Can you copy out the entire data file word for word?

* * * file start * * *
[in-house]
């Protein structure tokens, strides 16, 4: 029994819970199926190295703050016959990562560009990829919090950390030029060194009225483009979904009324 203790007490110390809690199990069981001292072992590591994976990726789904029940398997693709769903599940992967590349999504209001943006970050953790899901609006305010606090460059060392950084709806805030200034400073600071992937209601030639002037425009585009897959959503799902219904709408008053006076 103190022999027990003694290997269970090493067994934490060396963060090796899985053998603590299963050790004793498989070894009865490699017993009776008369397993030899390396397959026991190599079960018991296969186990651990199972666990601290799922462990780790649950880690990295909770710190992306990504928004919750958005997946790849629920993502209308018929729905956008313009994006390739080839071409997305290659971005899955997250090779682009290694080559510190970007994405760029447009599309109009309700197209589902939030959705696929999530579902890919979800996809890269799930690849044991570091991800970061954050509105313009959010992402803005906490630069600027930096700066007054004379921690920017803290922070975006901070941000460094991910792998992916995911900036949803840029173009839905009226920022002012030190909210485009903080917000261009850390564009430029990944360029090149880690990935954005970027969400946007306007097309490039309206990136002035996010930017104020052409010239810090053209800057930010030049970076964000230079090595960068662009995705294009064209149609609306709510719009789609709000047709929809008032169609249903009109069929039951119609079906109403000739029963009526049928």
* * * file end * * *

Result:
[in-house]
């Protein structure tokens, strides 16, 4: 029994819970199926190295703050016959990562560009990829919090950390030029060194009225483009979904009324 203790007490110390809690199990069981001292072992590591994976990726789904029940398997693709769903599940992967590349999504209001943006970050953790899901609006305010606090460059060392950084709806805030200034400073600071992937209601030639002037425009585009897959959503799902219904709408008053006076 103190022999027990003694290997269970090493067994934490060396963060090796899985053998603590299963050790004793498989070894009865490699017993009776008369397993030899390396397959026991190599079960018991296969186990651990199972666990601290799922462990780790649950880690990295909770710190992306990504928004919750958005997946790849629920993502209308018929729905956008313009994006390739080839071409997305290659971005899955997250090779682009290694080559510190970007994405760029447009599309109009309700197209589902939030959705696929999530579902890919979800996809890269799930690849044991570091991800970061954050509105313009959010992402803005906490630069600027930096700066007054004379921690920017803290922070975006901070941000460094991910792998992916995911900036949803840029173009839905009226920022002012030190909210485009903080917000261009850390564009430029990944360029090149880690990935954005970027969400946007306007097309490039309206990136002035996010930017104020052409010239810090053209800057930010030049970076964000230079090595960068662009995705294009064209149609609306709510719009789609709000047709929809008032169609249903009109069929039951119609079906109403000739029963009526049928």